Most people don’t know what a reverse mortgage is, and because reverse mortgages are a relatively new idea for seniors in the United States, there is a lack of understanding. The reality is that reverse mortgages may be an answer to one of the biggest economic problems facing us in the United States, which is that baby boomers don’t have enough money to retire.
In spite of available 401K plans, the Federal Reserve is quoting that around one-third of baby boomers have little to no retirement savings and are in danger of not having enough money to maintain their standard of living in retirement. If you are in this situation and 62 or older, you have a second chance with a reverse mortgage, which is a unique type of loan that allows homeowners to use the equity in their home to eliminate monthly mortgage payments and/or supplement their income without having to sell their home or give up title.
Unlike traditional mortgages, a reverse mortgage does not require a monthly mortgage payment. It’s the opposite. You can take the equity out of your home in one lump sum, or, as long as you remain current paying your property taxes, insurance and home maintenance, you can take it in monthly payments. The loan balance does not need to be repaid as long as one of the borrowing spouses remains living in the home. When both borrowers are no longer living, the home is sold and the amount owed is paid back to the lender. This is a non-recourse loan, which means if the amount owed exceeds the value of the equity in the home, the lender has no recourse. Any surplus beyond the value of the original appraisal will be disbursed to the heirs.
- A reverse mortgage requires no repayment as long as the home is occupied and the borrower remains current on their obligations.
- Enables a person to supplement a fixed income with tax-free funds in order to cover daily expenses.
- Allows the client to use their equity in whatever way they choose.
- If the loan is paid off early, there are no prepayment penalties.
- The upfront fees can be financed into the loan to prevent any out-of-pocket costs.
- Requires pre-loan counseling in order to make certain that the borrower is completely informed.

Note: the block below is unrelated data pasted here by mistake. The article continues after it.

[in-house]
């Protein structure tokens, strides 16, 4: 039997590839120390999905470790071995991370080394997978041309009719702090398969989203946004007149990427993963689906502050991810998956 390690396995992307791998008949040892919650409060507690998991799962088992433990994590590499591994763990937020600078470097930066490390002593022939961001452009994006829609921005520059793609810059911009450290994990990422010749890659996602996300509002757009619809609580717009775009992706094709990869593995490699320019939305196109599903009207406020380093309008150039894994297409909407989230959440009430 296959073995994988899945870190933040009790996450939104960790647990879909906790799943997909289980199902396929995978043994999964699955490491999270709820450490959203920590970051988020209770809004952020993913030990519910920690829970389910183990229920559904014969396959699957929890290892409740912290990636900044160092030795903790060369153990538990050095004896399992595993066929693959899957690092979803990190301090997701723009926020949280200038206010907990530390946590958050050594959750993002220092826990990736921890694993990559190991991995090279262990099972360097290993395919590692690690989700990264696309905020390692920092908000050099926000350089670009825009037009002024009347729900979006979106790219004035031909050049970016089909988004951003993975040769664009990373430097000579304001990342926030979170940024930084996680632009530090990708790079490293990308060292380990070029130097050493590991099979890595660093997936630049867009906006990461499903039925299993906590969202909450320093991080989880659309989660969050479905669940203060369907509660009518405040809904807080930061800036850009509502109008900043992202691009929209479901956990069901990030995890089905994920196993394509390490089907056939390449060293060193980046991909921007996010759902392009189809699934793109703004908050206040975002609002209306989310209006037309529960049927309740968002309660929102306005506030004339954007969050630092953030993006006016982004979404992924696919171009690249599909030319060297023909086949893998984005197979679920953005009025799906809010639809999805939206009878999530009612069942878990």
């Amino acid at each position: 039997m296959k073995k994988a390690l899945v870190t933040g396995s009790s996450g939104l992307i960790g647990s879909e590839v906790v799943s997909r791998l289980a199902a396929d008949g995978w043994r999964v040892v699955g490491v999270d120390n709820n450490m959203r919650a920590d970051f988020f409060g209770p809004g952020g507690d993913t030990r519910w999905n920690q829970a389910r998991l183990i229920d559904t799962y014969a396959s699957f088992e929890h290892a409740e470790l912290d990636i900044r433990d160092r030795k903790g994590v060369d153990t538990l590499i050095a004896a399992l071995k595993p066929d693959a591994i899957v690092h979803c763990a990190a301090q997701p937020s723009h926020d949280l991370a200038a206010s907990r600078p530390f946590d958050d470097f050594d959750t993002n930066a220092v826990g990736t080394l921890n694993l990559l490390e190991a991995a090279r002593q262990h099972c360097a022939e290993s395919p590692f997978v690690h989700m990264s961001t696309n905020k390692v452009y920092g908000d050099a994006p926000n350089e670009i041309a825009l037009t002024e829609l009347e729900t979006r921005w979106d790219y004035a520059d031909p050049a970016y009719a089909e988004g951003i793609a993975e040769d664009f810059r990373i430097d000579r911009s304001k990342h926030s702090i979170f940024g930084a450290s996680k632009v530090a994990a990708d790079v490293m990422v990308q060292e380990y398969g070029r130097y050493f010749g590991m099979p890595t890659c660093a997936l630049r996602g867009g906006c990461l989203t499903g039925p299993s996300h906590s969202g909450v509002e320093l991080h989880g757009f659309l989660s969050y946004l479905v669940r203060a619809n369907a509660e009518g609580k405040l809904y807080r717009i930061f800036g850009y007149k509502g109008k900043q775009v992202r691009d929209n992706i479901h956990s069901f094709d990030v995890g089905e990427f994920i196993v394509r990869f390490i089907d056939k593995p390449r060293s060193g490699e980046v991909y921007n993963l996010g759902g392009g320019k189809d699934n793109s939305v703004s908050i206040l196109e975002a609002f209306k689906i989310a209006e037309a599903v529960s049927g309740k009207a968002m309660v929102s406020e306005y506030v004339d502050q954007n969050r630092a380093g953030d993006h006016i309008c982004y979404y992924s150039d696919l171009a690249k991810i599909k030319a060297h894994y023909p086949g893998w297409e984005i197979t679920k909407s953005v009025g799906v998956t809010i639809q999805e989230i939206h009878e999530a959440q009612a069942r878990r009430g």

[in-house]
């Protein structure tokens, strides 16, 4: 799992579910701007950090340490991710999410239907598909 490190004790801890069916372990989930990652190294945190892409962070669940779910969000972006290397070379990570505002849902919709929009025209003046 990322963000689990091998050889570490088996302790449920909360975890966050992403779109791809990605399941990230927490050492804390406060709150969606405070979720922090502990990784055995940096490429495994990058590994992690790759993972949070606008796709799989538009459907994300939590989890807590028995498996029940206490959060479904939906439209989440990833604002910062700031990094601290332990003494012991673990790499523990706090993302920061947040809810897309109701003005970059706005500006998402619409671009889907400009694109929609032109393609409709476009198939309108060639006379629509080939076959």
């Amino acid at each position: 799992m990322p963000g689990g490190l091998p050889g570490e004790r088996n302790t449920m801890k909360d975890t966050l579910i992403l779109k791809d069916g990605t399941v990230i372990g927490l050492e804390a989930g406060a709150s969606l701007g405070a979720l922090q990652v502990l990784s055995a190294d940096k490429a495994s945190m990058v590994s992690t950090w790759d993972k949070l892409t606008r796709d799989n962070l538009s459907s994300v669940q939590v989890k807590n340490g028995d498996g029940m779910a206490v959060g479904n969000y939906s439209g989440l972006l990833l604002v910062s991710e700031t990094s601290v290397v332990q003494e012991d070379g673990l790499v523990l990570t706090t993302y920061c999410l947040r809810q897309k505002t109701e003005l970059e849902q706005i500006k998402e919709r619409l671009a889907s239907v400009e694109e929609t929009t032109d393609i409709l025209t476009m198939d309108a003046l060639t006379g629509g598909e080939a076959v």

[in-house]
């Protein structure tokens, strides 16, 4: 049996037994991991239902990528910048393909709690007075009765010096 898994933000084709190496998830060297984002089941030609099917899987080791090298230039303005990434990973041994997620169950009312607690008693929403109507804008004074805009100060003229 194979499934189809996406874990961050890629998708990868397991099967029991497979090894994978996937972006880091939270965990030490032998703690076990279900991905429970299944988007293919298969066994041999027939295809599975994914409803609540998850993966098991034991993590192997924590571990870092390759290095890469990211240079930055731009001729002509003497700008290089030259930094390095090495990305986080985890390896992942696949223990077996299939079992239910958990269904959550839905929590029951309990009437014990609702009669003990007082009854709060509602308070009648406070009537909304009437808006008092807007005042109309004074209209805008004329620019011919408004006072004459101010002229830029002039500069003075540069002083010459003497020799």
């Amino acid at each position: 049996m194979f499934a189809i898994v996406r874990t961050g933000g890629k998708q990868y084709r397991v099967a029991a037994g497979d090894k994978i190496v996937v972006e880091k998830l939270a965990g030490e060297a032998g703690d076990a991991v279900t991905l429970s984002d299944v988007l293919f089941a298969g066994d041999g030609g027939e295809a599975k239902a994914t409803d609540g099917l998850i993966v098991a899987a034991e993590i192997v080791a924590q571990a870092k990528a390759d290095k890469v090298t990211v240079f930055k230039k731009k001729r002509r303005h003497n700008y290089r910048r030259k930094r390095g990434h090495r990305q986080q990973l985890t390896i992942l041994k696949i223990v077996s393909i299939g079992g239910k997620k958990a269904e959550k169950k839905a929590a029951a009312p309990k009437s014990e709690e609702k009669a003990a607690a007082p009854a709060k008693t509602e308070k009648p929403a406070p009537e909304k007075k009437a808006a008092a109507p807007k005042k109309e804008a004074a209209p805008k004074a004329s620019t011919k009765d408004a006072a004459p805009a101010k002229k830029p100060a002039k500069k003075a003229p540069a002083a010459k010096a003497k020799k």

- Federally-insured, so the borrowers can never owe more than the home is worth due to the non-recourse feature.
- Provides flexible disbursement options (i.e. monthly sum or line of credit).
- Eliminates any existing mortgage.
- Interest rates may be lower than other options.
- Could give a borrower the money needed to get off of Medicaid and onto Medicare.
- Depending on the program, the upfront fees can be higher than other types of financing.
- Reduces the amount of equity left to your heirs.
- Does not allow interest to be taken as a tax deduction until payments are made or the loan becomes due.
- Can become due and payable in full if the terms of the loan are not met.
- Reverse mortgages are not well understood by many people.
The process of getting a reverse mortgage involves choosing a lender, attending a session with a HUD–approved financial counselor to make sure you are completely informed, getting your home appraised and inspected, and if you qualify, your loan will be funded.
Many baby boomers’ biggest asset is their home, and a reverse mortgage allows you to stay in it, rather than relocate elsewhere. There are neither payments involved nor are there any income or credit requirements. Having a reverse mortgage means you are borrowing from your home’s equity. The reverse mortgage lender does not take the title to your home, you remain the owner. While this means that you are still responsible for property taxes and any general costs and repairs associated with home ownership, the loan is simply a lien against the property. Over 50,000 baby boomers took advantage of a reverse mortgage last year, and we will see that number climb as the understanding of these loans increases and the number of baby boomers retiring increases.
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